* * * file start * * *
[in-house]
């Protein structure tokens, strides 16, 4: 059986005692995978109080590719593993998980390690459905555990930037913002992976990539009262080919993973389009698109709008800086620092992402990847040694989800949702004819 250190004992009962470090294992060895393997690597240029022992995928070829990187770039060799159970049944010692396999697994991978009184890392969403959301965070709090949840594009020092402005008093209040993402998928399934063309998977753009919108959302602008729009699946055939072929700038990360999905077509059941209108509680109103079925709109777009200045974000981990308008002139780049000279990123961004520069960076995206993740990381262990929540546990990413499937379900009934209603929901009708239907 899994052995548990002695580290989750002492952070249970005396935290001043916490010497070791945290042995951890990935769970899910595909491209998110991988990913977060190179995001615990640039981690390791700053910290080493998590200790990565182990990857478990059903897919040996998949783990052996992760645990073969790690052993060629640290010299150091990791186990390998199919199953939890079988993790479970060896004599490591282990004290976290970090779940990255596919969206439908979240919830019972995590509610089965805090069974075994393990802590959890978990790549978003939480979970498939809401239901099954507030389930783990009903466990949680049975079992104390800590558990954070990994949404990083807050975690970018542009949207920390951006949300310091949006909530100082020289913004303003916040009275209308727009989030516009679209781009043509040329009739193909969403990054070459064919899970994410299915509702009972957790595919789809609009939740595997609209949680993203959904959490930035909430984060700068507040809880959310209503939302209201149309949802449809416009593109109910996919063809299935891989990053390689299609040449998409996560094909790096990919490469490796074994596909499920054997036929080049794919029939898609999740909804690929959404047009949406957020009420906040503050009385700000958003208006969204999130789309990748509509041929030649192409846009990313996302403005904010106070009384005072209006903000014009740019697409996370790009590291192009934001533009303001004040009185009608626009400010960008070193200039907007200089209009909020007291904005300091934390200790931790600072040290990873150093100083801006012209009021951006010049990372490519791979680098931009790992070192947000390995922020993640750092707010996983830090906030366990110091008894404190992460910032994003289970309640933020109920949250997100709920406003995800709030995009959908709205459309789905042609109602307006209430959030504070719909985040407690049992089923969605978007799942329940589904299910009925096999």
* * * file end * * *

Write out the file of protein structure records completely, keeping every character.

[in-house]
């Protein structure tokens, strides 16, 4: 059986005692995978109080590719593993998980390690459905555990930037913002992976990539009262080919993973389009698109709008800086620092992402990847040694989800949702004819 250190004992009962470090294992060895393997690597240029022992995928070829990187770039060799159970049944010692396999697994991978009184890392969403959301965070709090949840594009020092402005008093209040993402998928399934063309998977753009919108959302602008729009699946055939072929700038990360999905077509059941209108509680109103079925709109777009200045974000981990308008002139780049000279990123961004520069960076995206993740990381262990929540546990990413499937379900009934209603929901009708239907 899994052995548990002695580290989750002492952070249970005396935290001043916490010497070791945290042995951890990935769970899910595909491209998110991988990913977060190179995001615990640039981690390791700053910290080493998590200790990565182990990857478990059903897919040996998949783990052996992760645990073969790690052993060629640290010299150091990791186990390998199919199953939890079988993790479970060896004599490591282990004290976290970090779940990255596919969206439908979240919830019972995590509610089965805090069974075994393990802590959890978990790549978003939480979970498939809401239901099954507030389930783990009903466990949680049975079992104390800590558990954070990994949404990083807050975690970018542009949207920390951006949300310091949006909530100082020289913004303003916040009275209308727009989030516009679209781009043509040329009739193909969403990054070459064919899970994410299915509702009972957790595919789809609009939740595997609209949680993203959904959490930035909430984060700068507040809880959310209503939302209201149309949802449809416009593109109910996919063809299935891989990053390689299609040449998409996560094909790096990919490469490796074994596909499920054997036929080049794919029939898609999740909804690929959404047009949406957020009420906040503050009385700000958003208006969204999130789309990748509509041929030649192409846009990313996302403005904010106070009384005072209006903000014009740019697409996370790009590291192009934001533009303001004040009185009608626009400010960008070193200039907007200089209009909020007291904005300091934390200790931790600072040290990873150093100083801006012209009021951006010049990372490519791979680098931009790992070192947000390995922020993640750092707010996983830090906030366990110091008894404190992460910032994003289970309640933020109920949250997100709920406003995800709030995009959908709205459309789905042609109602307006209430959030504070719909985040407690049992089923969605978007799942329940589904299910009925096999």